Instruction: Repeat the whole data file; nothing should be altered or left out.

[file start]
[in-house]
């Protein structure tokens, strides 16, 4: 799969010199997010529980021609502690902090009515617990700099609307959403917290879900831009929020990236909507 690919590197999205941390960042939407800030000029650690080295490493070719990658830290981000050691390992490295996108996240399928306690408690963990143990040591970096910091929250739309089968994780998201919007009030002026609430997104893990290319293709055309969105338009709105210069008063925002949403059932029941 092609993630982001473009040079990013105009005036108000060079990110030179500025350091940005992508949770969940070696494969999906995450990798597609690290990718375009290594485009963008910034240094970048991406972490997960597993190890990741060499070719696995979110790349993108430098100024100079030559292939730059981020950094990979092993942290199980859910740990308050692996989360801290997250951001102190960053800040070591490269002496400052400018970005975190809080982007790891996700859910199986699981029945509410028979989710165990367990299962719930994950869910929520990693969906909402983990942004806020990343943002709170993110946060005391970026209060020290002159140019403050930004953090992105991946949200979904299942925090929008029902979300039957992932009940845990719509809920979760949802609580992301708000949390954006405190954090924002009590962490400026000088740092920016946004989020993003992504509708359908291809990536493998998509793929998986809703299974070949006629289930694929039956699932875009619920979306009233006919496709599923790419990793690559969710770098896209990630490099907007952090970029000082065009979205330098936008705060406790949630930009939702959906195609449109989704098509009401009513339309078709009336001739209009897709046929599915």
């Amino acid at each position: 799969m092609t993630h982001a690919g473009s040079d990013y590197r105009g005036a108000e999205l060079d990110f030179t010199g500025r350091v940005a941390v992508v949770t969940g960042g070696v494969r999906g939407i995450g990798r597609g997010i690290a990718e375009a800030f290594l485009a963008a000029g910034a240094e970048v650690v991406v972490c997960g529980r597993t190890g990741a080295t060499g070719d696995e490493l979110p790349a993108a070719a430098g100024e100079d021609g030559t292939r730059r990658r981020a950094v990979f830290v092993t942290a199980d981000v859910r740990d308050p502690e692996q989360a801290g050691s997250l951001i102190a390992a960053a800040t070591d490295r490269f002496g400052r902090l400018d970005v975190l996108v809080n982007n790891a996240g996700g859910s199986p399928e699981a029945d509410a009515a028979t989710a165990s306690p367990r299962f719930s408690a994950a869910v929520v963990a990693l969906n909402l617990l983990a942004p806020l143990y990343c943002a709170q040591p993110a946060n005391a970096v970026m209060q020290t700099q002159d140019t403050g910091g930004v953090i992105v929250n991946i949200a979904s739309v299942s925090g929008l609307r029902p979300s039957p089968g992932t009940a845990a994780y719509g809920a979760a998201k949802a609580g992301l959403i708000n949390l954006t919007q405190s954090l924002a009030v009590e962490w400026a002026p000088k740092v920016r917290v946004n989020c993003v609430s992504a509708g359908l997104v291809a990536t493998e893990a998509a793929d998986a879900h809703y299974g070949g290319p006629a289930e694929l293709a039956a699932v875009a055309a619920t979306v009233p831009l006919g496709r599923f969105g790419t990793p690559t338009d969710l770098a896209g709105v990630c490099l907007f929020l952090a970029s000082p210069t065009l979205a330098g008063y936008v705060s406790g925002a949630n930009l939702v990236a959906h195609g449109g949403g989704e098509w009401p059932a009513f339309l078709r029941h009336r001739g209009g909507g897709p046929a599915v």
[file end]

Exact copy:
[in-house]
């Protein structure tokens, strides 16, 4: 799969010199997010529980021609502690902090009515617990700099609307959403917290879900831009929020990236909507 690919590197999205941390960042939407800030000029650690080295490493070719990658830290981000050691390992490295996108996240399928306690408690963990143990040591970096910091929250739309089968994780998201919007009030002026609430997104893990290319293709055309969105338009709105210069008063925002949403059932029941 092609993630982001473009040079990013105009005036108000060079990110030179500025350091940005992508949770969940070696494969999906995450990798597609690290990718375009290594485009963008910034240094970048991406972490997960597993190890990741060499070719696995979110790349993108430098100024100079030559292939730059981020950094990979092993942290199980859910740990308050692996989360801290997250951001102190960053800040070591490269002496400052400018970005975190809080982007790891996700859910199986699981029945509410028979989710165990367990299962719930994950869910929520990693969906909402983990942004806020990343943002709170993110946060005391970026209060020290002159140019403050930004953090992105991946949200979904299942925090929008029902979300039957992932009940845990719509809920979760949802609580992301708000949390954006405190954090924002009590962490400026000088740092920016946004989020993003992504509708359908291809990536493998998509793929998986809703299974070949006629289930694929039956699932875009619920979306009233006919496709599923790419990793690559969710770098896209990630490099907007952090970029000082065009979205330098936008705060406790949630930009939702959906195609449109989704098509009401009513339309078709009336001739209009897709046929599915």
């Amino acid at each position: 799969m092609t993630h982001a690919g473009s040079d990013y590197r105009g005036a108000e999205l060079d990110f030179t010199g500025r350091v940005a941390v992508v949770t969940g960042g070696v494969r999906g939407i995450g990798r597609g997010i690290a990718e375009a800030f290594l485009a963008a000029g910034a240094e970048v650690v991406v972490c997960g529980r597993t190890g990741a080295t060499g070719d696995e490493l979110p790349a993108a070719a430098g100024e100079d021609g030559t292939r730059r990658r981020a950094v990979f830290v092993t942290a199980d981000v859910r740990d308050p502690e692996q989360a801290g050691s997250l951001i102190a390992a960053a800040t070591d490295r490269f002496g400052r902090l400018d970005v975190l996108v809080n982007n790891a996240g996700g859910s199986p399928e699981a029945d509410a009515a028979t989710a165990s306690p367990r299962f719930s408690a994950a869910v929520v963990a990693l969906n909402l617990l983990a942004p806020l143990y990343c943002a709170q040591p993110a946060n005391a970096v970026m209060q020290t700099q002159d140019t403050g910091g930004v953090i992105v929250n991946i949200a979904s739309v299942s925090g929008l609307r029902p979300s039957p089968g992932t009940a845990a994780y719509g809920a979760a998201k949802a609580g992301l959403i708000n949390l954006t919007q405190s954090l924002a009030v009590e962490w400026a002026p000088k740092v920016r917290v946004n989020c993003v609430s992504a509708g359908l997104v291809a990536t493998e893990a998509a793929d998986a879900h809703y299974g070949g290319p006629a289930e694929l293709a039956a699932v875009a055309a619920t979306v009233p831009l006919g496709r599923f969105g790419t990793p690559t338009d969710l770098a896209g709105v990630c490099l907007f929020l952090a970029s000082p210069t065009l979205a330098g008063y936008v705060s406790g925002a949630n930009l939702v990236a959906h195609g449109g949403g989704e098509w009401p059932a009513f339309l078709r029941h009336r001739g209009g909507g897709p046929a599915v």